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Coaches can make adjustments, switch the starting lineup, alter substitution patterns and tinker with some different combinations.
What they can’t do, however, especially at the NBA level, is teach energy, effort, assertiveness, aggressiveness and physicality.
All of which falls on the shoulders of players.
After the Indiana Pacers came into Quicken Loans Arena and all but planted a flag at the center circle en route to a 98-80 upset of the Cleveland Cavaliers in Game 1 on Sunday, the Cavaliers chose to look at themselves more so than the Pacers.
“I don’t think there’s too many adjustments we can make, we just have to play harder to start the game off,” J.R. Smith, one of the few Cavs who showed signs of all of the above-mentioned qualities in posting 15 points on 6-of-11 shooting in 29 minutes, said. “They just played more physical than we did and it showed, it definitely showed. If we could bottle that third quarter up and part of that fourth, the way we played with intensity, diving on the floor, guarding people, contesting every shot, making the extra pass, we’ll be good.”
Smith was referring to the 9-1 run the Cavaliers went on early the second half, which they entered on the short end of a 55-38 score. However, after a timeout by coach Nate McMillan, the Pacers responded with a 6-0 run and Cleveland could never close the gap.
“I think we need to change our mindset,” Cleveland coach Tyronn Lue said. “They were more physical. They were more aggressive.
“Usually in playoffs, those teams win.”
That certainly was the case in Game 1. Game 2 will be played Wednesday at The Q.
“They were more aggressive,” LeBron James, who took only 17 shots while posting s triple-double with 24 points, 10 rebounds and 12 assists, said. “They just played inspired basketball.”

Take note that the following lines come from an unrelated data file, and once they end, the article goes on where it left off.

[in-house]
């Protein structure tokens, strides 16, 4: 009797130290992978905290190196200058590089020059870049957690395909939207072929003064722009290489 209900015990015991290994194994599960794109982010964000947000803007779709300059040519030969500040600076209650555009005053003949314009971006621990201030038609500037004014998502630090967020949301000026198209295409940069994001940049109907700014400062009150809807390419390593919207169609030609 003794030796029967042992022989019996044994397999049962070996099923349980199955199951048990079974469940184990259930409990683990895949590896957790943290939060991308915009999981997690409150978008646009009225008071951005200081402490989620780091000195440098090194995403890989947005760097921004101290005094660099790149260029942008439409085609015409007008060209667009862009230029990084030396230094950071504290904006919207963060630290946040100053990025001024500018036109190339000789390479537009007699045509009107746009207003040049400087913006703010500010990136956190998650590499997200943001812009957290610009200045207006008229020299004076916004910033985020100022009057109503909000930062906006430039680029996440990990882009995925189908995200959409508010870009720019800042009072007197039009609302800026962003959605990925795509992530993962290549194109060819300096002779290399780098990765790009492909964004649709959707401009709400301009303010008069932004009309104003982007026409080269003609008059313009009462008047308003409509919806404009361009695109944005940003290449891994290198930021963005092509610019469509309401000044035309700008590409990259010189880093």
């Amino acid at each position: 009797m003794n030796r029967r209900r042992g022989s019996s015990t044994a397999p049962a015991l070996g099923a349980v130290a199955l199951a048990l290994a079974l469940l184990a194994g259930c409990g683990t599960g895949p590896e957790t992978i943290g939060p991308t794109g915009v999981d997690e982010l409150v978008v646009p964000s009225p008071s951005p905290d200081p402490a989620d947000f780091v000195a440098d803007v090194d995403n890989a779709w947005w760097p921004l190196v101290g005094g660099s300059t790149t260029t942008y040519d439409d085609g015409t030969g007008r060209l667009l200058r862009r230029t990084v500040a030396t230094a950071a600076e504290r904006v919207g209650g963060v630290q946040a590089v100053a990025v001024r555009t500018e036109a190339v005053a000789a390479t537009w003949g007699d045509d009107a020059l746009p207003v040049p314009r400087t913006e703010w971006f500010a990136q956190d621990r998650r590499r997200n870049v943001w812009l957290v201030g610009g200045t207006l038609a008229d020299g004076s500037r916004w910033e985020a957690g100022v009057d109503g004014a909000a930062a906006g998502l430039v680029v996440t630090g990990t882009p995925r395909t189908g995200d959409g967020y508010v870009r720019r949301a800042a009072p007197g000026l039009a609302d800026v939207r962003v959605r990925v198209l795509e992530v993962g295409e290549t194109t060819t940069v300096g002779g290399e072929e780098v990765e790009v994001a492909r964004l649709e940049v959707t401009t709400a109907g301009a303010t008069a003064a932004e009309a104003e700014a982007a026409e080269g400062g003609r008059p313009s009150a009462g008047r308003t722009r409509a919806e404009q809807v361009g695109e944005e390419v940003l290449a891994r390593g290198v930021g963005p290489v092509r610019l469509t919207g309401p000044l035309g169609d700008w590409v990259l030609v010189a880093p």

Victor Oladipo, one of the driving forces in Indiana taking three of the four regular-season matchups against Cleveland, said it was by design.
“We’ve been playing like this all year. Been playing hard on both ends all year, said Oladipo, who added six rebounds, four assists, four steals and a blocked shot in 37 minutes, shooting 11 of 19, including 6-of-9 from deep. “It just hasn’t been magnified. So it’s the playoffs now, we’ve been doing this all year.
“Now everybody sees, so it’s like, it’s kind of shocking to everybody, I guess you could say.”
McMillan was proud of his team, which won 49 games in the regular-season, just one less than the three-time defending Eastern Conference champion Cavaliers.
“We talk about being calm, clear, connected every single night,” he said. “In the situation like this where going into the postseason basketball, you’re going up against Cleveland, LeBron and all the things that he has done, it’s going to be emotional.
“You’re on their home court and you’re going to have to show that confidence and you’re going to have to be clear about what you need to do and be connected out there. They’ve done that.”